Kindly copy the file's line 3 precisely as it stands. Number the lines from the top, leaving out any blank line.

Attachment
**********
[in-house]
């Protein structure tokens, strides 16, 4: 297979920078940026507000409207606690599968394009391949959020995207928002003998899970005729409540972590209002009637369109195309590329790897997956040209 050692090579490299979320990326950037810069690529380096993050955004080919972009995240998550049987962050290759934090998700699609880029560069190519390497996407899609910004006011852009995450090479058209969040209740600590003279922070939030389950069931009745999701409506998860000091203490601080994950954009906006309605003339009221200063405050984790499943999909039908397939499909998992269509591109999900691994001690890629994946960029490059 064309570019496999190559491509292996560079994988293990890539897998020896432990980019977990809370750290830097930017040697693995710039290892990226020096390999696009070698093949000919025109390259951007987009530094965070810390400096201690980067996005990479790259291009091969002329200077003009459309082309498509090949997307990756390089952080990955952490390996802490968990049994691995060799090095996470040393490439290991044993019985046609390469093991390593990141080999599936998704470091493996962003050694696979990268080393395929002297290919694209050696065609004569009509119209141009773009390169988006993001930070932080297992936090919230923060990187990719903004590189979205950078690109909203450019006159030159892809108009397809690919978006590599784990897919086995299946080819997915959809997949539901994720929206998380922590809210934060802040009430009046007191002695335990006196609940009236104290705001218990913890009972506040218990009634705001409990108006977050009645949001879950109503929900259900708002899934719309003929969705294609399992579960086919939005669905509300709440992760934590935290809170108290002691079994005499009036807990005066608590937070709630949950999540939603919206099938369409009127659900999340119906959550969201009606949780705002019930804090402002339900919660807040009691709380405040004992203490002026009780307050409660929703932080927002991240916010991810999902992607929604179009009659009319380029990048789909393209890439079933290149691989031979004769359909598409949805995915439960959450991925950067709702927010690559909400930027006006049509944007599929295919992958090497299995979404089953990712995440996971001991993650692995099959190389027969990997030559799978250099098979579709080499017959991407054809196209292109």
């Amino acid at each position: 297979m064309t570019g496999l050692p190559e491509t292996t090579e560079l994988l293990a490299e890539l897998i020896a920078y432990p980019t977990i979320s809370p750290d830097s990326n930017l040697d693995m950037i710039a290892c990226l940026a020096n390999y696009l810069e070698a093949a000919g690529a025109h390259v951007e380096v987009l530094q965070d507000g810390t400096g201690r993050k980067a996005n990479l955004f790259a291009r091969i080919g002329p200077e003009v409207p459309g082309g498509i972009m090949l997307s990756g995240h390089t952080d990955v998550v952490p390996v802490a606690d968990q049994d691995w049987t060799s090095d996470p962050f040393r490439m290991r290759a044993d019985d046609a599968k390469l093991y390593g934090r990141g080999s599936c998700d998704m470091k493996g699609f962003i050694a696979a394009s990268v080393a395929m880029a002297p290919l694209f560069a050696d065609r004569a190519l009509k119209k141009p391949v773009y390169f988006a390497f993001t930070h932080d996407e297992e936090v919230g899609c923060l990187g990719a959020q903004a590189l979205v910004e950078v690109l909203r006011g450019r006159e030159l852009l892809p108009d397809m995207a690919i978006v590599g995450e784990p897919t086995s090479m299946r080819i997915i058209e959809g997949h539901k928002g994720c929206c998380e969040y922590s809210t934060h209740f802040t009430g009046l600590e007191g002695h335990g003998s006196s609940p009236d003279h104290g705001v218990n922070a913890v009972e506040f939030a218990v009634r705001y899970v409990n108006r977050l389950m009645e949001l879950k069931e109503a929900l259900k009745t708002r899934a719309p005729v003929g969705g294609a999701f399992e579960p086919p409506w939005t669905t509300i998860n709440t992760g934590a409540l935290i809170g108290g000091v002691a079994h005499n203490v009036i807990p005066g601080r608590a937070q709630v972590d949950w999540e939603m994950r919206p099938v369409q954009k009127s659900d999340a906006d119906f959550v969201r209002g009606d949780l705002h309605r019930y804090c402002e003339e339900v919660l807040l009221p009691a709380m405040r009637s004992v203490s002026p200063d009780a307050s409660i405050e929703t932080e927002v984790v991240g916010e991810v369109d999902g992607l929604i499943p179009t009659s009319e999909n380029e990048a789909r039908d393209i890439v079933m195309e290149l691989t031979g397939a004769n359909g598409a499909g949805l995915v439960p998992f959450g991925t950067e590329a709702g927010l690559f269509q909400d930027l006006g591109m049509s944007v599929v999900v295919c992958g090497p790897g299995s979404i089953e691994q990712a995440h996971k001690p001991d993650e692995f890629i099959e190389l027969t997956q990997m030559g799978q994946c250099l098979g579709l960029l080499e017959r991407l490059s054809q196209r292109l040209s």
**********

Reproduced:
């Amino acid at each position: 297979m064309t570019g496999l050692p190559e491509t292996t090579e560079l994988l293990a490299e890539l897998i020896a920078y432990p980019t977990i979320s809370p750290d830097s990326n930017l040697d693995m950037i710039a290892c990226l940026a020096n390999y696009l810069e070698a093949a000919g690529a025109h390259v951007e380096v987009l530094q965070d507000g810390t400096g201690r993050k980067a996005n990479l955004f790259a291009r091969i080919g002329p200077e003009v409207p459309g082309g498509i972009m090949l997307s990756g995240h390089t952080d990955v998550v952490p390996v802490a606690d968990q049994d691995w049987t060799s090095d996470p962050f040393r490439m290991r290759a044993d019985d046609a599968k390469l093991y390593g934090r990141g080999s599936c998700d998704m470091k493996g699609f962003i050694a696979a394009s990268v080393a395929m880029a002297p290919l694209f560069a050696d065609r004569a190519l009509k119209k141009p391949v773009y390169f988006a390497f993001t930070h932080d996407e297992e936090v919230g899609c923060l990187g990719a959020q903004a590189l979205v910004e950078v690109l909203r006011g450019r006159e030159l852009l892809p108009d397809m995207a690919i978006v590599g995450e784990p897919t086995s090479m299946r080819i997915i058209e959809g997949h539901k928002g994720c929206c998380e969040y922590s809210t934060h209740f802040t009430g009046l600590e007191g002695h335990g003998s006196s609940p009236d003279h104290g705001v218990n922070a913890v009972e506040f939030a218990v009634r705001y899970v409990n108006r977050l389950m009645e949001l879950k069931e109503a929900l259900k009745t708002r899934a719309p005729v003929g969705g294609a999701f399992e579960p086919p409506w939005t669905t509300i998860n709440t992760g934590a409540l935290i809170g108290g000091v002691a079994h005499n203490v009036i807990p005066g601080r608590a937070q709630v972590d949950w999540e939603m994950r919206p099938v369409q954009k009127s659900d999340a906006d119906f959550v969201r209002g009606d949780l705002h309605r019930y804090c402002e003339e339900v919660l807040l009221p009691a709380m405040r009637s004992v203490s002026p200063d009780a307050s409660i405050e929703t932080e927002v984790v991240g916010e991810v369109d999902g992607l929604i499943p179009t009659s009319e999909n380029e990048a789909r039908d393209i890439v079933m195309e290149l691989t031979g397939a004769n359909g598409a499909g949805l995915v439960p998992f959450g991925t950067e590329a709702g927010l690559f269509q909400d930027l006006g591109m049509s944007v599929v999900v295919c992958g090497p790897g299995s979404i089953e691994q990712a995440h996971k001690p001991d993650e692995f890629i099959e190389l027969t997956q990997m030559g799978q994946c250099l098979g579709l960029l080499e017959r991407l490059s054809q196209r292109l040209s």